Q: So the online filing opportunity is already in place?
A: Yes. Sam Reed started the online registration process and we really want to simplify it even more from there. I would like the business owner to be able to enter into the Secretary of State’s page and go through a simple questionnaire and know right away what they need to get to start doing business with the departments of revenue, licensing, cities, counties, whatever, and streamline it that way.
Q: Any ideas how to best grow the economic efficiency of the state while earning revenue across the tax codes?
A: I had a business owner say to me the other day that he operates in about 30 cities and has to get a business license in each one. At the end of the day the cities are going to make far more money from the sales tax he collects than they are in the license he has to pay for and his suggestion was why don’t we just make a one-stop city license for the whole state, and then let the department of revenue collect the sales tax for these businesses that operate statewide?
Q: That would be more efficient?
A: Yes. That way they can distribute it and the cities are getting their money efficiently, business owners will spend less time every year filing separately, and obviously the laws behind that and the logic I am not that familiar with and so, really that is going to be an effect of working closely with cities and counties and legislature, but I think we need to start that dialogue.
Q: By the end of your term, what are the best and most realistic out comes your administration hopes to achieve for our region?
A: In your region, here in Central Washington, first, making business more streamlined and whatever regulations necessary for the industry done and move forward and having our online portal be the place for them that it happens. Second, I think to instill confidence in our voter registration process, voters who were here in 2004 remember how people lost faith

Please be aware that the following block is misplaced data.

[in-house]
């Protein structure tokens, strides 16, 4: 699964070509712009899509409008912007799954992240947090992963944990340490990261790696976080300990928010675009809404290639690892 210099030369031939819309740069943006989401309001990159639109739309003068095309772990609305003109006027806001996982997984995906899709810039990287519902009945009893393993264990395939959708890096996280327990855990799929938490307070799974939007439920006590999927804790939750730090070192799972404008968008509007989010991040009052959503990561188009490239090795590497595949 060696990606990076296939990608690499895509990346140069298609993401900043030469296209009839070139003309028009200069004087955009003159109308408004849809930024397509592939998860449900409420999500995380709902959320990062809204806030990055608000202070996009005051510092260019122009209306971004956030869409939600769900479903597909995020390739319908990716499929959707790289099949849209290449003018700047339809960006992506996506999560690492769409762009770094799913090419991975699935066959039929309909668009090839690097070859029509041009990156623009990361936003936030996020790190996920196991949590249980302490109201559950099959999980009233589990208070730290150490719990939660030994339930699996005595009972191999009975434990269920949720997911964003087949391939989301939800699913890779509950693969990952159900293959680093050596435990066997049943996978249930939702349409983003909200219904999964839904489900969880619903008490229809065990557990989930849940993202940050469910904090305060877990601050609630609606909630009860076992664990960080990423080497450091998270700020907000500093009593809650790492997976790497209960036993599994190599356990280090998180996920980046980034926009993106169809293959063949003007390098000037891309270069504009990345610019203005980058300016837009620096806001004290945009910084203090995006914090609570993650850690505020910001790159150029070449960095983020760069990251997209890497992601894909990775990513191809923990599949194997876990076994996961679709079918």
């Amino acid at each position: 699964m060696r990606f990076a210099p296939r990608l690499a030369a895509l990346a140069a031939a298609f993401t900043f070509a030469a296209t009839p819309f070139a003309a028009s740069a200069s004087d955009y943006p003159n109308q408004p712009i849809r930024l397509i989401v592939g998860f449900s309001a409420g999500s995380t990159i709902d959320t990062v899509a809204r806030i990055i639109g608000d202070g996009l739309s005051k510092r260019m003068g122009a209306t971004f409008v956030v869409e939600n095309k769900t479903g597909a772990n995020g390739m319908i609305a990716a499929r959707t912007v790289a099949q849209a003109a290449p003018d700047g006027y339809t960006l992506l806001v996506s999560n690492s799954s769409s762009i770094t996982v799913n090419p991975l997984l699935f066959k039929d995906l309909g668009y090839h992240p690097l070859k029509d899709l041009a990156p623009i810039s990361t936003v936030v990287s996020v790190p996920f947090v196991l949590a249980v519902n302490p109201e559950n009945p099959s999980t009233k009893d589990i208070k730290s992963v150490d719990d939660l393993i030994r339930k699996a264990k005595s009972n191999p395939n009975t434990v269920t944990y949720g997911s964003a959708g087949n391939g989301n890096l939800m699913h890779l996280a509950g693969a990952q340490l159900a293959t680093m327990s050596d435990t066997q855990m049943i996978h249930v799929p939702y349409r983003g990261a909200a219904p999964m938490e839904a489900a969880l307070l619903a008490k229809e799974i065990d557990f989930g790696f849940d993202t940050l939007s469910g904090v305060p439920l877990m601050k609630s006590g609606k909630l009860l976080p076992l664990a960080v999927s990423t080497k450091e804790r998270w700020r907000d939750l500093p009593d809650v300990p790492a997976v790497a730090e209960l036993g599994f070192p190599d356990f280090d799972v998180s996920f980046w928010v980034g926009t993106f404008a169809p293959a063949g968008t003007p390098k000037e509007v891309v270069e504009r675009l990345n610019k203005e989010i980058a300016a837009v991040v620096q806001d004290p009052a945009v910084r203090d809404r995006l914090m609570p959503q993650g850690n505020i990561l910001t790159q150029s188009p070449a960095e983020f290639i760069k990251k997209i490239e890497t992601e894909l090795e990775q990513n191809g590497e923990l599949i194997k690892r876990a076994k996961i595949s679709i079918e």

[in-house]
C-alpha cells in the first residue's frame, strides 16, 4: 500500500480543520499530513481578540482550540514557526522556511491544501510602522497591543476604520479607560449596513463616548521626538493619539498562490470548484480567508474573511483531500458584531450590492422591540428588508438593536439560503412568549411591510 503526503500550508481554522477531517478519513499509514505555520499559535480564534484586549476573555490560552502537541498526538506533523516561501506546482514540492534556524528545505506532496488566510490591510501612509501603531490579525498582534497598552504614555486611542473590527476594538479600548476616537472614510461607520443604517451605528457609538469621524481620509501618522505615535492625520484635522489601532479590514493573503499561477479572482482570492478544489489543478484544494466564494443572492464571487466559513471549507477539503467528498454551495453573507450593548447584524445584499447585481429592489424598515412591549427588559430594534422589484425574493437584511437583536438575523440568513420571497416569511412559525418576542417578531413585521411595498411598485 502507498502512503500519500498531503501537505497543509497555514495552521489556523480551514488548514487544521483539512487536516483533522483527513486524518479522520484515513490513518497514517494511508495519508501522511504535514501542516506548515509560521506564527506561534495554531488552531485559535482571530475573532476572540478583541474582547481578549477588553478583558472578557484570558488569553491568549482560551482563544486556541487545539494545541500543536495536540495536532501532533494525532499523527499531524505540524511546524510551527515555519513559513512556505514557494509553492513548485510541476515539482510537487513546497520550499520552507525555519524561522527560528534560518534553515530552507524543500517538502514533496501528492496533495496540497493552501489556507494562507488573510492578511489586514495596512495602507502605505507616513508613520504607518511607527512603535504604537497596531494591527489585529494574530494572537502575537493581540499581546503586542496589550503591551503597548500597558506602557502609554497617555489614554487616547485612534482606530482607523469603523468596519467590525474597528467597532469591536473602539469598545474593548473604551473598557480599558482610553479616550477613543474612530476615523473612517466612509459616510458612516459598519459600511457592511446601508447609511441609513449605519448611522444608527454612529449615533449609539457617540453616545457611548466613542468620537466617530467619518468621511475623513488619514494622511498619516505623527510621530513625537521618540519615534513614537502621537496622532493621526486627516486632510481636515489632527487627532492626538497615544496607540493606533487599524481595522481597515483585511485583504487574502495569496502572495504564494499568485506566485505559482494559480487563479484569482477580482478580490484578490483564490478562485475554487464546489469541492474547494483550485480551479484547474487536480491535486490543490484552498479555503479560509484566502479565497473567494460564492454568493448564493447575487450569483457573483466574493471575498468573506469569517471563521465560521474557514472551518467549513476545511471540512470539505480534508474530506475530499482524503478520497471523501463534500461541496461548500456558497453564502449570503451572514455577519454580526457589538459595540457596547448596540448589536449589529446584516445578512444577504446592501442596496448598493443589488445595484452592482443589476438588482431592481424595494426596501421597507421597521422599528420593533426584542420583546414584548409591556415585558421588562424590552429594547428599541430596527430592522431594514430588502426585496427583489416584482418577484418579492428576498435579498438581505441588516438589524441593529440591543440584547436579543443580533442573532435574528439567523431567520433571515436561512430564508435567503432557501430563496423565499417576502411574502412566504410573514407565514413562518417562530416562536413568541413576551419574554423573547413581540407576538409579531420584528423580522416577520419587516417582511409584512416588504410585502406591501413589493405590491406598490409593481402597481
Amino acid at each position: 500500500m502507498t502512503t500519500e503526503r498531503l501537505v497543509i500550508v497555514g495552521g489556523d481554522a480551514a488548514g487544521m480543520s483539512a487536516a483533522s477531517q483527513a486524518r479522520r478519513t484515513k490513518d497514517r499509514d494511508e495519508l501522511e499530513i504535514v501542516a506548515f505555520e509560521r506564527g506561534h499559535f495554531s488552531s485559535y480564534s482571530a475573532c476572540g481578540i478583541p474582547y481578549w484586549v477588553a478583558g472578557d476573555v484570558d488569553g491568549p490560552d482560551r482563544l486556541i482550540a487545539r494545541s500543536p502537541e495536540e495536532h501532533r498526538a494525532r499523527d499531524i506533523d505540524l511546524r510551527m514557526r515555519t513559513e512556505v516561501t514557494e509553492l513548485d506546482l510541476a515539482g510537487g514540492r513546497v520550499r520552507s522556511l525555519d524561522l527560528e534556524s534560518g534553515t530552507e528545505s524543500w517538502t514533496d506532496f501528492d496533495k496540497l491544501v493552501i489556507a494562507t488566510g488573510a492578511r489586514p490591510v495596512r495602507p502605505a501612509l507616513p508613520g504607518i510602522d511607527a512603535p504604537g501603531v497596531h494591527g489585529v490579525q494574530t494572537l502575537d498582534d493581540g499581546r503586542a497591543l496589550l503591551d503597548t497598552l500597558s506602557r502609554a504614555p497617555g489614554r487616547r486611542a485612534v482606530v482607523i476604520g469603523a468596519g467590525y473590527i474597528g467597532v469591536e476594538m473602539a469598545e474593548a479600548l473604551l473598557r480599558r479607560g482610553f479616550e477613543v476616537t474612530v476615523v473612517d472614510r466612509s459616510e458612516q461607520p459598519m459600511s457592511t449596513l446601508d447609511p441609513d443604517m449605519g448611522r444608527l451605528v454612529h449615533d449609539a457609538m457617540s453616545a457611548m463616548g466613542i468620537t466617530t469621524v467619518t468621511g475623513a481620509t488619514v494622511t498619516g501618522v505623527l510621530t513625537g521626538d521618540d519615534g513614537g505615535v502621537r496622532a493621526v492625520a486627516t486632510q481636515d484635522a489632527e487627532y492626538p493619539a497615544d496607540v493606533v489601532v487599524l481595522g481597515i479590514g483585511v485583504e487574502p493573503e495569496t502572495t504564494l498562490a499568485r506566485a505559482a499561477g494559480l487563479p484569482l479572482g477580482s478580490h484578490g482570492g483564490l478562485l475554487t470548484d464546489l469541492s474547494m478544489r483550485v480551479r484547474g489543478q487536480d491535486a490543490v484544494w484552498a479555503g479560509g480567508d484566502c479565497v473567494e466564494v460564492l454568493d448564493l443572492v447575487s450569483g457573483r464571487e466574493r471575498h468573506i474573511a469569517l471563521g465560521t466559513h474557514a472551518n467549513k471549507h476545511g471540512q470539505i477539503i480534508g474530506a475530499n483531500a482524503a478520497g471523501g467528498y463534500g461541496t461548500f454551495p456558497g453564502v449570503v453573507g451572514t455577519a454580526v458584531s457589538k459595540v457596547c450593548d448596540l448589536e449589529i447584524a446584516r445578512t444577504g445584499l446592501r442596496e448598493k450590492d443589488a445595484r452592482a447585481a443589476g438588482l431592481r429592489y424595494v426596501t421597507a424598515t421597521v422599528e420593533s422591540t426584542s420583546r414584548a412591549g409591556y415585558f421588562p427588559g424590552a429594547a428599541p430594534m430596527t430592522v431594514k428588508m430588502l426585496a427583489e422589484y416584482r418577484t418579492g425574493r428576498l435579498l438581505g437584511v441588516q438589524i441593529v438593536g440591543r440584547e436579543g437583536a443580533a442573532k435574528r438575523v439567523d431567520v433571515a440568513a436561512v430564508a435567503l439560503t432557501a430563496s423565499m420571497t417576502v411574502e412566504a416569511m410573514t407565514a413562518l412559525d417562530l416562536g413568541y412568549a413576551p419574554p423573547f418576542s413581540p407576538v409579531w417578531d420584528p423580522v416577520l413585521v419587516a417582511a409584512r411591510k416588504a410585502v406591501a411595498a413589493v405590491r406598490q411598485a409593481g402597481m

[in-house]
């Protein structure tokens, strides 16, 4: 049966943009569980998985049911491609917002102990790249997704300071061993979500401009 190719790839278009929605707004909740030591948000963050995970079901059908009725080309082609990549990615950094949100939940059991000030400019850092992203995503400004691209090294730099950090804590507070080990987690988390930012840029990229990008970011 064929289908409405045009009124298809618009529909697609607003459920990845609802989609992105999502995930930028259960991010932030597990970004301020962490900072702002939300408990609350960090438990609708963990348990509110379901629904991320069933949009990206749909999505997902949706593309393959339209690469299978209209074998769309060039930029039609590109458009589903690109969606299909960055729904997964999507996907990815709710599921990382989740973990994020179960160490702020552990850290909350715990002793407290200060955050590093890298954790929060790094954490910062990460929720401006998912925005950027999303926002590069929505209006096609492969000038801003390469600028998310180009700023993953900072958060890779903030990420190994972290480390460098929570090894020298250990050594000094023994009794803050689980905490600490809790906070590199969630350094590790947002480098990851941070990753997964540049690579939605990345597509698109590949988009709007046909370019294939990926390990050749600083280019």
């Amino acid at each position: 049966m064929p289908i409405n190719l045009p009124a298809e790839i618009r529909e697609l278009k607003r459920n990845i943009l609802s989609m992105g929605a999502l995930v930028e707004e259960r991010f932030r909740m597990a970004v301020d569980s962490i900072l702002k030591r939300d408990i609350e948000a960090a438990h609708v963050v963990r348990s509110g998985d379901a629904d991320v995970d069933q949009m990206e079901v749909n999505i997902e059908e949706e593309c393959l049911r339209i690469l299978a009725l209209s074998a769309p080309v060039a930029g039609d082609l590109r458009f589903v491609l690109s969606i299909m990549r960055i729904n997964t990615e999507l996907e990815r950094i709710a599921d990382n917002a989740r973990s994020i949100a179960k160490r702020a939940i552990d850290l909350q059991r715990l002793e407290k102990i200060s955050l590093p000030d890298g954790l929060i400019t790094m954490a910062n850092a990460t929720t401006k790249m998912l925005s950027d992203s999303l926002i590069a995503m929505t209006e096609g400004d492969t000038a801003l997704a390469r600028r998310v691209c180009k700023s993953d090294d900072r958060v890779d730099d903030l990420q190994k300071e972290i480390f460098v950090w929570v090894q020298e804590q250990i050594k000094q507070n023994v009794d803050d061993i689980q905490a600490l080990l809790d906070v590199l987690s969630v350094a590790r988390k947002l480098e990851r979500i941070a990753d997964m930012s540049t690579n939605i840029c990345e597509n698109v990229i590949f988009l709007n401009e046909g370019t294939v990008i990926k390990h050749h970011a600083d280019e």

in our election system and I think that over the last eight years we have worked hard to recommit our voters. So, working with county auditors on better voter registration is a big issue here in our state too—balancing accessibility and integrity.
Q: So are there any big battles that you have been fighting in Olympia that you are really passionate about?
A: Protecting our state’s community resource institutions, like the state libraries, the community centers from our local branches, libraries, mental health institutions, and correctional facilities at the state level. All of these programs have really been on the chopping block at the legislature over the last ten years. I love libraries. Consistently this has been one of my biggest battles I had this session, and its still going on. We need to revisit how we are funding libraries, the state library and our archives and make sure it still makes sense. Our state’s history is too important not to prioritize.
Q: You have been working a lot on this project; talk a little bit about this history center project in Olympia you are so passionate about?